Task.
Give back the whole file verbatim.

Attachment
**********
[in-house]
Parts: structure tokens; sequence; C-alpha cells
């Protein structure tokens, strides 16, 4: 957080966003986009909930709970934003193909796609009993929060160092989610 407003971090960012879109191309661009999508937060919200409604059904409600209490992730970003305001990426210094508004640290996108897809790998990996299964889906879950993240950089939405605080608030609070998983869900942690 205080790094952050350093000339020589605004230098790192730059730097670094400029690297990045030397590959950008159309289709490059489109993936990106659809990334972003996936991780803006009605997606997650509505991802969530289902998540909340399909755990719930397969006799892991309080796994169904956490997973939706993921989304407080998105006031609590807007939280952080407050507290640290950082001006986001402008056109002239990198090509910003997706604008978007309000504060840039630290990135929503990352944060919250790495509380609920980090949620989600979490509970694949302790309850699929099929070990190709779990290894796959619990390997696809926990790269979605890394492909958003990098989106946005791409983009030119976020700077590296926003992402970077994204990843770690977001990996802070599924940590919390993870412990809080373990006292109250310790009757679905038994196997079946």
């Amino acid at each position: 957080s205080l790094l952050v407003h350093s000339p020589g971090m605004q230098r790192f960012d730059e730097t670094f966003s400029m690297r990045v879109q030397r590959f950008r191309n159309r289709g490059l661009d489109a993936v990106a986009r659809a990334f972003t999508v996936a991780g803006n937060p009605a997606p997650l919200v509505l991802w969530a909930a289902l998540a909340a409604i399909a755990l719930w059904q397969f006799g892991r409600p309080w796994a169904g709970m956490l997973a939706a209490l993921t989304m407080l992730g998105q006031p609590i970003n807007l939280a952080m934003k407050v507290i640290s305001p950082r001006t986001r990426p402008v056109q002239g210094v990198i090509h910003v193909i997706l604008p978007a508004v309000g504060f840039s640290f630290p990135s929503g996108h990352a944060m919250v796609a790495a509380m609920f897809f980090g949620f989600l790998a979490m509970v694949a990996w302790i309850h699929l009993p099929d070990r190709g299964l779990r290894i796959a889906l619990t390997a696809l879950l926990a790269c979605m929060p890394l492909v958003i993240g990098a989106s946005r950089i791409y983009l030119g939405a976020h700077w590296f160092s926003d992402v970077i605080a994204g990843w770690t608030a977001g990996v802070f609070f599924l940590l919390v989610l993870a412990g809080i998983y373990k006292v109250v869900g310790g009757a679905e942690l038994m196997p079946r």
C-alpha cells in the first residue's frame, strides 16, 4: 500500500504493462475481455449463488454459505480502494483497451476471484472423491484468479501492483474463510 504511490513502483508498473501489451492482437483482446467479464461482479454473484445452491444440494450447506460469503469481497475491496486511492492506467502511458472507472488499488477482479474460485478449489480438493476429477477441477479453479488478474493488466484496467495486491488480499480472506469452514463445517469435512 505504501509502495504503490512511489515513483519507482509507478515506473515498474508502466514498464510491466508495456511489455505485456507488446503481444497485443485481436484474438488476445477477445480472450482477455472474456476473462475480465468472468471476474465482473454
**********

[in-house]
Parts: structure tokens; sequence; C-alpha cells
């Protein structure tokens, strides 16, 4: 957080966003986009909930709970934003193909796609009993929060160092989610 407003971090960012879109191309661009999508937060919200409604059904409600209490992730970003305001990426210094508004640290996108897809790998990996299964889906879950993240950089939405605080608030609070998983869900942690 205080790094952050350093000339020589605004230098790192730059730097670094400029690297990045030397590959950008159309289709490059489109993936990106659809990334972003996936991780803006009605997606997650509505991802969530289902998540909340399909755990719930397969006799892991309080796994169904956490997973939706993921989304407080998105006031609590807007939280952080407050507290640290950082001006986001402008056109002239990198090509910003997706604008978007309000504060840039630290990135929503990352944060919250790495509380609920980090949620989600979490509970694949302790309850699929099929070990190709779990290894796959619990390997696809926990790269979605890394492909958003990098989106946005791409983009030119976020700077590296926003992402970077994204990843770690977001990996802070599924940590919390993870412990809080373990006292109250310790009757679905038994196997079946």
């Amino acid at each position: 957080s205080l790094l952050v407003h350093s000339p020589g971090m605004q230098r790192f960012d730059e730097t670094f966003s400029m690297r990045v879109q030397r590959f950008r191309n159309r289709g490059l661009d489109a993936v990106a986009r659809a990334f972003t999508v996936a991780g803006n937060p009605a997606p997650l919200v509505l991802w969530a909930a289902l998540a909340a409604i399909a755990l719930w059904q397969f006799g892991r409600p309080w796994a169904g709970m956490l997973a939706a209490l993921t989304m407080l992730g998105q006031p609590i970003n807007l939280a952080m934003k407050v507290i640290s305001p950082r001006t986001r990426p402008v056109q002239g210094v990198i090509h910003v193909i997706l604008p978007a508004v309000g504060f840039s640290f630290p990135s929503g996108h990352a944060m919250v796609a790495a509380m609920f897809f980090g949620f989600l790998a979490m509970v694949a990996w302790i309850h699929l009993p099929d070990r190709g299964l779990r290894i796959a889906l619990t390997a696809l879950l926990a790269c979605m929060p890394l492909v958003i993240g990098a989106s946005r950089i791409y983009l030119g939405a976020h700077w590296f160092s926003d992402v970077i605080a994204g990843w770690t608030a977001g990996v802070f609070f599924l940590l919390v989610l993870a412990g809080i998983y373990k006292v109250v869900g310790g009757a679905e942690l038994m196997p079946r």
C-alpha cells in the first residue's frame, strides 16, 4: 500500500504493462475481455449463488454459505480502494483497451476471484472423491484468479501492483474463510 504511490513502483508498473501489451492482437483482446467479464461482479454473484445452491444440494450447506460469503469481497475491496486511492492506467502511458472507472488499488477482479474460485478449489480438493476429477477441477479453479488478474493488466484496467495486491488480499480472506469452514463445517469435512 505504501509502495504503490512511489515513483519507482509507478515506473515498474508502466514498464510491466508495456511489455505485456507488446503481444497485443485481436484474438488476445477477445480472450482477455472474456476473462475480465468472468471476474465482473454